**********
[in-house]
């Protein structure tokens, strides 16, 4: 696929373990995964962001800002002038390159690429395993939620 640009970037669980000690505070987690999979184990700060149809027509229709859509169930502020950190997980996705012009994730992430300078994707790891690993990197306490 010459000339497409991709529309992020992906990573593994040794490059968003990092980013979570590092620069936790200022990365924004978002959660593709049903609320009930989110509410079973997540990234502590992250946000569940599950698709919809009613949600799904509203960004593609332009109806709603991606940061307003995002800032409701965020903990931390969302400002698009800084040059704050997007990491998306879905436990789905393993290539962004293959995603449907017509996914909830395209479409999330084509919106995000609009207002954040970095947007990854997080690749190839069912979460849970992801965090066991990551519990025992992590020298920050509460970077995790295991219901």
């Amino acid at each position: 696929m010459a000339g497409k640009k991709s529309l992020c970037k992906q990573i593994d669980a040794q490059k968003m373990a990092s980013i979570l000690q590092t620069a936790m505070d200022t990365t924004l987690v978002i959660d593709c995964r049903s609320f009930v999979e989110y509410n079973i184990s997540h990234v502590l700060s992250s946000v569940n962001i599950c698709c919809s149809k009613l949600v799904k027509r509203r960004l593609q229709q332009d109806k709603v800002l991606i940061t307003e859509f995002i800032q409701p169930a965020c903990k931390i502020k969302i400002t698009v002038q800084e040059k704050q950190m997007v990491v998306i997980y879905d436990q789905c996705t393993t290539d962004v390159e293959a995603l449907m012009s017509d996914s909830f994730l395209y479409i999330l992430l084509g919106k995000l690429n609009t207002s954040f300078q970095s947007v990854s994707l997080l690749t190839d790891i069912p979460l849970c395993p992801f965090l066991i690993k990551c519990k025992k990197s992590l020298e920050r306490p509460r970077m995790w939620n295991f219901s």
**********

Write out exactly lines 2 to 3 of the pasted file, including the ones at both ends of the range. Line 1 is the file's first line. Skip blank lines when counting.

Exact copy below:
């Protein structure tokens, strides 16, 4: 696929373990995964962001800002002038390159690429395993939620 640009970037669980000690505070987690999979184990700060149809027509229709859509169930502020950190997980996705012009994730992430300078994707790891690993990197306490 010459000339497409991709529309992020992906990573593994040794490059968003990092980013979570590092620069936790200022990365924004978002959660593709049903609320009930989110509410079973997540990234502590992250946000569940599950698709919809009613949600799904509203960004593609332009109806709603991606940061307003995002800032409701965020903990931390969302400002698009800084040059704050997007990491998306879905436990789905393993290539962004293959995603449907017509996914909830395209479409999330084509919106995000609009207002954040970095947007990854997080690749190839069912979460849970992801965090066991990551519990025992992590020298920050509460970077995790295991219901």
């Amino acid at each position: 696929m010459a000339g497409k640009k991709s529309l992020c970037k992906q990573i593994d669980a040794q490059k968003m373990a990092s980013i979570l000690q590092t620069a936790m505070d200022t990365t924004l987690v978002i959660d593709c995964r049903s609320f009930v999979e989110y509410n079973i184990s997540h990234v502590l700060s992250s946000v569940n962001i599950c698709c919809s149809k009613l949600v799904k027509r509203r960004l593609q229709q332009d109806k709603v800002l991606i940061t307003e859509f995002i800032q409701p169930a965020c903990k931390i502020k969302i400002t698009v002038q800084e040059k704050q950190m997007v990491v998306i997980y879905d436990q789905c996705t393993t290539d962004v390159e293959a995603l449907m012009s017509d996914s909830f994730l395209y479409i999330l992430l084509g919106k995000l690429n609009t207002s954040f300078q970095s947007v990854s994707l997080l690749t190839d790891i069912p979460l849970c395993p992801f965090l066991i690993k990551c519990k025992k990197s992590l020298e920050r306490p509460r970077m995790w939620n295991f219901s």